By Ben Tannenbaum
Argentine tango performances have short intermissions, with little lagtime between the first and second acts. Likewise, former president Cristina Fernández de Kirchner hopes her time away from center-stage will prove equally shortlived as she plots a pirouette back to the presidential Casa Rosada. Since she left office in 2015, she has not shied away from political drama. Kirchner immediately campaigned in the 2017 midterms, winning a senate seat in a contentious race. A series of legal troubles and corruption charges swirl overhead, while moderates within the leftist Peronist movement have challenged her leadership. The only politician seemingly less popular than Kirchner is conservative President Mauricio Macri, who has received blame for ballooning inflation rates. With Macri vulnerable, Kirchner appears poised to challenge him in this October’s presidential election. Despite Macri’s flaws a second Kirchner presidency would prove dangerous, damaging Argentina’s economy and fueling populism’s spread.
A new Kirchner administration would exacerbate Argentina’s economic weaknesses. Under Macri, the fragile peso has weakened even by its poor standards, losing half of its value against the US Dollar. Uncontrolled inflation has created a “food emergency” for average Argentines. Although he has avoided full-on austerity, Macri’s attempted “gradualism” has failed to provide relief, and his close connections to foreign investors have not helped increase exports or FDI. Meanwhile the latest round of IMF loans has proven unpopular, and a recent batch of limited price controls betrays his desperation. Nevertheless, Kirchner’s return would continue this downward spiral. As president, she tweaked official statistics to mask the inflation problem, while rapidly depleting the central bank’s already limited reserves. By the end of her term almost a third of the population lingered near the poverty line, and creditors had begun whispers about default. Although Kirchner promises to increase social spending, it remains unclear how new profligacy would manage to decrease inflation. She wuld likely clash with the IMF, and bond prices project to plummet upon her inauguration. On the whole, Kirchner’s economic agenda seems just as unviable as it did during her first term.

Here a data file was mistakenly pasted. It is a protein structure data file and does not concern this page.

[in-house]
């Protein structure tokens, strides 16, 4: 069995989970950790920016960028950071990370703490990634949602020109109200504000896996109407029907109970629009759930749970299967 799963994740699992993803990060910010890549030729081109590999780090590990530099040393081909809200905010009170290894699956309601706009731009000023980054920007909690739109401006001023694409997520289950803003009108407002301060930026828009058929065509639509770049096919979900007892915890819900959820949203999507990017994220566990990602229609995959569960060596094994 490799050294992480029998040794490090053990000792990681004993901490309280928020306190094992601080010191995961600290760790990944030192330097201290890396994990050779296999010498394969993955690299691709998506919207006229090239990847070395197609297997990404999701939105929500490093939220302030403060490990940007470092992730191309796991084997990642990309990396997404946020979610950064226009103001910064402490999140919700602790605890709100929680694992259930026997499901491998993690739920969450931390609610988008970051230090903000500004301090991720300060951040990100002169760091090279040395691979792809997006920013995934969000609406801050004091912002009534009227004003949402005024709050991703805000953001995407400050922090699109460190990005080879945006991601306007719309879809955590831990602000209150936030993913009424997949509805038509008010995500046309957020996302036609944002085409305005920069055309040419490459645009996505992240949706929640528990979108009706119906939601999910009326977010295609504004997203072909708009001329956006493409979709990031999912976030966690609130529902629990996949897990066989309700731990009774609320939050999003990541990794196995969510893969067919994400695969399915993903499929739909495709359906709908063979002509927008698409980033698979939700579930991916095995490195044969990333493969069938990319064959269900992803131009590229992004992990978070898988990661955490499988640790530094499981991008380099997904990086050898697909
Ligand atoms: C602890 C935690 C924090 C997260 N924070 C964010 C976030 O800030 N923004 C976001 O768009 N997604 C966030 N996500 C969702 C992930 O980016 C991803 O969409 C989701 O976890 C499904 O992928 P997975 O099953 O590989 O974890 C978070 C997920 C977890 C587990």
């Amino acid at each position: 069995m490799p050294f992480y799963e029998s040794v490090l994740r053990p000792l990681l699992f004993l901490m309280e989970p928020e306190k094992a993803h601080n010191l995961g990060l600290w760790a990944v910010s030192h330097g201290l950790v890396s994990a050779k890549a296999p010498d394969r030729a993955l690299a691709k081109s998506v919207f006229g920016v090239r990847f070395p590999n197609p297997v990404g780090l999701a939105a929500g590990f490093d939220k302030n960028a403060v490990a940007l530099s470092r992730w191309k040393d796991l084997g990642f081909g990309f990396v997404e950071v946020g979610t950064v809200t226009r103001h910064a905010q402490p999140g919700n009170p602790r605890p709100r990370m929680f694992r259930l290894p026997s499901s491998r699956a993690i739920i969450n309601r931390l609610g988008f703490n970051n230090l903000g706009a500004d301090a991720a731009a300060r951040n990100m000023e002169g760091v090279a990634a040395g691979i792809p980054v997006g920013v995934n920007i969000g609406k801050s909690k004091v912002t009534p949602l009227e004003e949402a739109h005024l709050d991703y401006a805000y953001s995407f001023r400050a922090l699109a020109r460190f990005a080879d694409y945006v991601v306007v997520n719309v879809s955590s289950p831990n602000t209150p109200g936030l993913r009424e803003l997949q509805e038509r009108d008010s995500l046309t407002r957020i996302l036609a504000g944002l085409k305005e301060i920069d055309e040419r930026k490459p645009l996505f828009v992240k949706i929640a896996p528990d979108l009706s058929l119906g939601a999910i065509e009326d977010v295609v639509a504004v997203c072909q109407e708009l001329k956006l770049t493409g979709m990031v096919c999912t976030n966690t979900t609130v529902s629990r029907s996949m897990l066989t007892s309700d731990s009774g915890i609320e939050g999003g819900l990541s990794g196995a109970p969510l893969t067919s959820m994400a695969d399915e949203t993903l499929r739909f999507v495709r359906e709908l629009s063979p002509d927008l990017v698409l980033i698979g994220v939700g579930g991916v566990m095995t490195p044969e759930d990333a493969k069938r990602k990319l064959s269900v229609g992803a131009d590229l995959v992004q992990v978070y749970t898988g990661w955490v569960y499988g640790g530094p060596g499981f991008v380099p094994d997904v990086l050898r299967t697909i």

Equally troubling, a Kirchner victory would nourish the growing international populist movement. Economic challenges have brought hard-edged populists to power in other Latin American heavyweights, like Mexico and Brazil. Macri provides the perfect foil- a wealthy “globalist,” his riches-to-riches tale of inherited wealth fails to resonate among dock-workers in the gritty Boca barrio. Kirchner’s path to victory would likely rely on base populist rhetoric, benefitting from unsustainable economic promises. Although Argentina lacks the immigration surge and racial undertones of European populism, recent high-profile hate crimes demonstrate the dangers of divisive rhetoric.
A Macri-Kirchner bout would provide voters with two unpleasant options. However, beyond these front-runners, a few alternative scenarios do exist. Potentially, moderates within the Peronist Party could impede Kirchner’s rise, substituting a less radical candidate that may have broader appeal in the general-election runoff. Some contenders for this role, like former Finance Minister Roberto Lavagna, have fared well in recent polling. Yet a Peronist party torn between moderates and the Kirchner wing seems unlikely to defeat a unified Macri campaign. However, in another alternative, Macri’s Cambiemos party could oust its own incumbent. Party members have begun floating names, perhaps 45 year old Buenos Aires governor María Eugenia Vidal, as a more electrifying candidate than the muddling Macri. Still, barring unforeseen machinations from these Malbec-filled rooms, the race appears likely to feature Kirchner against Macri. While Macri has certainly struggled in his first term, a return to Kirchner would accelerate Argentina’s economic decline.
Ben Tannenbaum is a foreign policy analyst, having previously published with the Council on Hemispheric Affairs, the Washington Report on the Hemisphere, and the Israel Policy Exchange. The opinions expressed here represent his own.